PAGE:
— The Adventures of Sherlock Holmes • Sir Arthur Conan Doyle

... said Miss Sinclair, "and give your passenger some disagreeable notoriety, not to speak of shaking up her happy home and getting her allowance stopped ...
— The Motormaniacs • Lloyd Osbourne

... cars kept on whirling to all parts of the town where Madame Beattie was likely to speak. She spoke in strange places: at street corners, in a freight station, at the passenger station when the incoming train had brought a squad of workmen from the bridge repairing up the track. It was always to workmen, and always they knew, by some effective communication, where to assemble. The leisure class, too, old Addingtonians, ...
— The Prisoner • Alice Brown

... spring for the elephant's head, and then the mahout is a dead man. Incidentally the "gun" in the howdah will not fare much better in that case. The mahout, should he have but small confidence in his passenger's marksmanship, will make the elephant fidget so that it ...
— Here, There And Everywhere • Lord Frederic Hamilton

... had done now with Falk and Falk's confounded tug. He, Hermann, would not, perhaps, turn up again in this part of the world for years to come, since he was going to sell the Diana at the end of this very trip ("Go home passenger in a mail boat," he murmured mechanically). He was therefore safe from Falk's malice. All he had to do was to race off to his consignees and stop payment of the towage bill before Falk had the time to get in ...
— Falk • Joseph Conrad

... confined within party limits; every one does not sympathise in the integrity of their views; the understanding between them and the public is not well defined or reciprocal. Or, suppose a gang of pickpockets hustle a passenger in the street, and the mob set upon them, and proceed to execute summary justice upon such as they can lay hands on, am I to conclude that the rogues are in the right, because theirs is a system of well-organised knavery, which they settled in the morning, with their eyes one upon the other, ...
— Table-Talk - Essays on Men and Manners • William Hazlitt

... 'he's not my pupil, he's your passenger'; and so saying, he introduced Chimp, and then stood aside to see what his aunt had to say; while the crew waited for the Captain's orders to move the stores from the boat to ...
— The Flamp, The Ameliorator, and The Schoolboy's Apprentice • E. V. Lucas

... find yourself crossing the bar which lies at the mouth of the Columbia River, and laughing, perhaps, over the oft-told local tale of how a captain, new to this region, lying off and on with his vessel, and impatiently signaling for a pilot, was temporarily comforted by a passenger, an old Californian, who "wondered why Jim over there couldn't take her safe ...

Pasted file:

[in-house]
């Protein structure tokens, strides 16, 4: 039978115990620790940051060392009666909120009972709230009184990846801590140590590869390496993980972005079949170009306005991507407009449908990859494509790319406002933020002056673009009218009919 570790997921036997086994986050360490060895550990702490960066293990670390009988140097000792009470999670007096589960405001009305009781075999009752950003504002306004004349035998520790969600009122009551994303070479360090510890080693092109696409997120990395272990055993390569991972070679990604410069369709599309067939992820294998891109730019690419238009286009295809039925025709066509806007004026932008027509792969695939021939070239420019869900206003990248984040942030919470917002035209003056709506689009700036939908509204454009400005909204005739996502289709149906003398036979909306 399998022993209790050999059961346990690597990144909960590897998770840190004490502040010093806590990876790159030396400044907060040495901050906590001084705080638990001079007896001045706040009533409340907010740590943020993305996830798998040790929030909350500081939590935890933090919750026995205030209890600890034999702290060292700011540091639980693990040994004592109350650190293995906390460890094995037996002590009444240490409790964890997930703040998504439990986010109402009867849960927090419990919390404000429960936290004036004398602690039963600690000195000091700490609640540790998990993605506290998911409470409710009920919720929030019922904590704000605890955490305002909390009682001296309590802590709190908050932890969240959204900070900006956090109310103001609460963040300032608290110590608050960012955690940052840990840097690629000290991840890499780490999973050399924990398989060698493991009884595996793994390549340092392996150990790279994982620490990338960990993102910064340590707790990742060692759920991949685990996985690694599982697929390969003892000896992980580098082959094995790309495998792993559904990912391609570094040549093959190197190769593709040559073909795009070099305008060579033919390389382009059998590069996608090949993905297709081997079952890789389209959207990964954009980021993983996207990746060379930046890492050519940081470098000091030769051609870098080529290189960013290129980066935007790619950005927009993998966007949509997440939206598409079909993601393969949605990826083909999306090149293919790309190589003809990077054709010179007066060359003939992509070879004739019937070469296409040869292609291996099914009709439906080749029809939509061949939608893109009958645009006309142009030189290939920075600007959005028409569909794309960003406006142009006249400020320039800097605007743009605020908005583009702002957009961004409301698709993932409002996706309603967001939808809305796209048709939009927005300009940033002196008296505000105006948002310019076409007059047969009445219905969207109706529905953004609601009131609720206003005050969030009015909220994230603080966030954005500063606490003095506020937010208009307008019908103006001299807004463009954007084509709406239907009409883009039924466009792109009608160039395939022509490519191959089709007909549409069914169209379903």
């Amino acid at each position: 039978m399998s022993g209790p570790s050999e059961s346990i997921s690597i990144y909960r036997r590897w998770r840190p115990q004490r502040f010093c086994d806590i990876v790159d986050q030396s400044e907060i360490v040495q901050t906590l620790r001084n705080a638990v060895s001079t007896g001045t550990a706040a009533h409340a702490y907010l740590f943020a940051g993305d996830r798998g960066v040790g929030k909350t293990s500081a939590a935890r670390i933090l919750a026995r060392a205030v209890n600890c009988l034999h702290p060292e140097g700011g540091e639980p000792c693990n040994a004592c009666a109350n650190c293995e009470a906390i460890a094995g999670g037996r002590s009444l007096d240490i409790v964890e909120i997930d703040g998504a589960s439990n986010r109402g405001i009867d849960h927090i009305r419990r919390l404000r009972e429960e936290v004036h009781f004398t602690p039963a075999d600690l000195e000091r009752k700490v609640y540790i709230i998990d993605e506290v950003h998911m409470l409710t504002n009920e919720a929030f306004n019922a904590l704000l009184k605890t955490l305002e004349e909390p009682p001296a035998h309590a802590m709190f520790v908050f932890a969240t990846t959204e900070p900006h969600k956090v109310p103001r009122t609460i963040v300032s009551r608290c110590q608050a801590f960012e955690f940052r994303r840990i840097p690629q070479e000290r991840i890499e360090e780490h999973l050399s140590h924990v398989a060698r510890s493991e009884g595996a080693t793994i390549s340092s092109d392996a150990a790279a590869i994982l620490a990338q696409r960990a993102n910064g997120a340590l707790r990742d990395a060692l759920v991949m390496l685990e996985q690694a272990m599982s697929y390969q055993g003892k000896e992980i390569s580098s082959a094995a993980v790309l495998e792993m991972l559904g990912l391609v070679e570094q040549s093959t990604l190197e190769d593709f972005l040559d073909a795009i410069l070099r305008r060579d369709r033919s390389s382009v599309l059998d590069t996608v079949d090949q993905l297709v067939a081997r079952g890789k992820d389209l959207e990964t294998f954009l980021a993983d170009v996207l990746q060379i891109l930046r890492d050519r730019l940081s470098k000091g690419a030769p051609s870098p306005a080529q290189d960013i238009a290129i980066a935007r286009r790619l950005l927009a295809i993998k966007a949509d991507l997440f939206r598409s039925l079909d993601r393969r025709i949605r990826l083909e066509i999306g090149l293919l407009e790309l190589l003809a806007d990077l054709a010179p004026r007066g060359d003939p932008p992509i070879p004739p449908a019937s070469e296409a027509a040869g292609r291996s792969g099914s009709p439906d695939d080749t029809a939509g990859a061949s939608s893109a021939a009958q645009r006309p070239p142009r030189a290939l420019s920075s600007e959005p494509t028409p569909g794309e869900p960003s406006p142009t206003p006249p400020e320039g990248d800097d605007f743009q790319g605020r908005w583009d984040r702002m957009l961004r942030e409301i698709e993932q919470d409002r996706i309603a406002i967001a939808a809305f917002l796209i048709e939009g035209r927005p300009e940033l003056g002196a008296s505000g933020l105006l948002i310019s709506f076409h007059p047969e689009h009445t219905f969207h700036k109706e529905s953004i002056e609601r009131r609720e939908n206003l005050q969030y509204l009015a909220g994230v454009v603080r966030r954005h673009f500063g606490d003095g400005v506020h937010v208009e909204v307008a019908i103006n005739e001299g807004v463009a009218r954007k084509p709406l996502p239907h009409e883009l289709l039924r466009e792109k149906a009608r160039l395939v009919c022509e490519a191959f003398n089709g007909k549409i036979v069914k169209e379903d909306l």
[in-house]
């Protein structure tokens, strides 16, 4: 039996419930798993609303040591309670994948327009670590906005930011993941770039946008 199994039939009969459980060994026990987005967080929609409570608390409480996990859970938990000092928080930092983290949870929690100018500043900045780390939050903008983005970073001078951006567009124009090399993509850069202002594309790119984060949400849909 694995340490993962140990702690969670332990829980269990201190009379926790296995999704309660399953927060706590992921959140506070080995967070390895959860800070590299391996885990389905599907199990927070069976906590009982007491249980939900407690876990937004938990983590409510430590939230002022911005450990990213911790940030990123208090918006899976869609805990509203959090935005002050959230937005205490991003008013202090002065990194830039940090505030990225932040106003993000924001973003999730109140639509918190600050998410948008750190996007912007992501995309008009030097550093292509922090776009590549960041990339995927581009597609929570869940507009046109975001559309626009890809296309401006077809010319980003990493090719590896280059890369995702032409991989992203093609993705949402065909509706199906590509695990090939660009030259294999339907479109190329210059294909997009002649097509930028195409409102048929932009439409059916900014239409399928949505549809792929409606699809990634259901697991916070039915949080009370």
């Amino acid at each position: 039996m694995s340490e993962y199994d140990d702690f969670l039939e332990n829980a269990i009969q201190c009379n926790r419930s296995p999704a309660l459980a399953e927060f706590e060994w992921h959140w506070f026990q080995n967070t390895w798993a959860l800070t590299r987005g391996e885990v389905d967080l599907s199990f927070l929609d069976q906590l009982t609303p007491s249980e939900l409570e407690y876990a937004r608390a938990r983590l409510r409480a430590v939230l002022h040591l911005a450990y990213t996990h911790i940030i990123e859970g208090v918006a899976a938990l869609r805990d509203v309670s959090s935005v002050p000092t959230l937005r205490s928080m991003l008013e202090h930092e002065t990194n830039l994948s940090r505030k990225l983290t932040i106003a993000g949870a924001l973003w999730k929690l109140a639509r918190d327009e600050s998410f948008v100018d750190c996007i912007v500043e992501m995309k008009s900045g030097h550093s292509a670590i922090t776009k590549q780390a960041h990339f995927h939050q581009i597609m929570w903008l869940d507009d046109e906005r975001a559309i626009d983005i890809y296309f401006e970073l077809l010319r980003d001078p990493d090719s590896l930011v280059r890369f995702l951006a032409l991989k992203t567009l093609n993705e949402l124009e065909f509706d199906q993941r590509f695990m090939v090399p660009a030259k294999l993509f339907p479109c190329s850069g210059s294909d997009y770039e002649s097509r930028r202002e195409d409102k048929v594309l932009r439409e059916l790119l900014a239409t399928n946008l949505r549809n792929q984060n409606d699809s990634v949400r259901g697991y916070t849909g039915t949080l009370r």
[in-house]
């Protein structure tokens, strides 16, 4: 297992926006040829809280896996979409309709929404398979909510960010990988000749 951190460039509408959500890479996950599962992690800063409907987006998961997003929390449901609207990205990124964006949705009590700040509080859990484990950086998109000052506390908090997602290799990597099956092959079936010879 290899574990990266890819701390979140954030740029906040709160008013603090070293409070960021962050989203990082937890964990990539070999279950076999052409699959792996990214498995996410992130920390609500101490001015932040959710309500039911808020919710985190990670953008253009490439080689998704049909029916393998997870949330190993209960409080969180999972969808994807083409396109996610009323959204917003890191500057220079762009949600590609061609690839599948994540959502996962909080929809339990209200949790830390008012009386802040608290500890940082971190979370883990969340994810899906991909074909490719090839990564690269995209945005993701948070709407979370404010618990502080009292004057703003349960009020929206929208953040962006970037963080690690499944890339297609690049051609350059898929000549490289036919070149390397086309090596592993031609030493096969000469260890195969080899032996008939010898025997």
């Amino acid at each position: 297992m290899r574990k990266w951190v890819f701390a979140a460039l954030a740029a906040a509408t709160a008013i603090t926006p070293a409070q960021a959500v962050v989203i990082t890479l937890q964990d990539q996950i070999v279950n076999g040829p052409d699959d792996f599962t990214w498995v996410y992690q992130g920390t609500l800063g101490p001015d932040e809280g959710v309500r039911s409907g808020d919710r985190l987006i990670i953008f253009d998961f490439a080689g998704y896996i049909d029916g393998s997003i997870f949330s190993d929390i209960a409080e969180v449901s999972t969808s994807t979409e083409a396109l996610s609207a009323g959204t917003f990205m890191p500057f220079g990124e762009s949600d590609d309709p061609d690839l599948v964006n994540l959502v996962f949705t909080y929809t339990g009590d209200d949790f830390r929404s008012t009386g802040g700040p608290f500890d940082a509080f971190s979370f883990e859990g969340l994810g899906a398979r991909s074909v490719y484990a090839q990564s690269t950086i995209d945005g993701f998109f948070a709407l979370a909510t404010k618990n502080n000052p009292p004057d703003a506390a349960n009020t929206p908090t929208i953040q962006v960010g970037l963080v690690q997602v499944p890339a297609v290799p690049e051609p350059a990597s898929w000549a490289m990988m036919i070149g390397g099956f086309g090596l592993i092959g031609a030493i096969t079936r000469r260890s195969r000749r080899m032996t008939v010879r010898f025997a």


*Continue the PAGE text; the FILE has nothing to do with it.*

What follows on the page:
— Northern California, Oregon, and the Sandwich Islands • Charles Nordhoff

... still sailing, though irregularly, and after scanning the passenger-lists of three he found the name he sought. "Captain Ernst Maenck, Lutha." So he had not been mistaken, after all. It was Maenck he had apprehended on his father's grounds. Evidently the man had little fear of being followed, ...
— The Mad King • Edgar Rice Burroughs

... the struggle was for some time a doubtful one, did finally reach the shore, utterly exhausted. There was a strong current setting to the westward, so that, though the wreck lay but a quarter of a mile from the shore, she landed three fourths of a mile distant. No other woman, and no passenger, survives, though several of the crew came ashore after she did, in a similar manner. The last who came reports that the child had been washed away from the man who held it before the ship broke up, that Ossoli ...
— At Home And Abroad - Or, Things And Thoughts In America and Europe • Margaret Fuller Ossoli

... close seasons upon as many extinct species of game as Nebraska. Behold how she has resolutely locked the doors of her empty cage after all these species have flown: Elk, antelope, wild turkey, passenger pigeon, whooping crane, sage grouse, ptarmigan and curlew. In a short time the pinnated grouse can be added to ...
— Our Vanishing Wild Life - Its Extermination and Preservation • William T. Hornaday

... added, 'But won't you let me help you back? If you can walk as far as Hope Cove it will be enough. A lerret is going from there across the bay homeward to the harbour in the course of an hour; it belongs to a man I know, and they can take one passenger, I am sure.' ...
— The Trumpet-Major • Thomas Hardy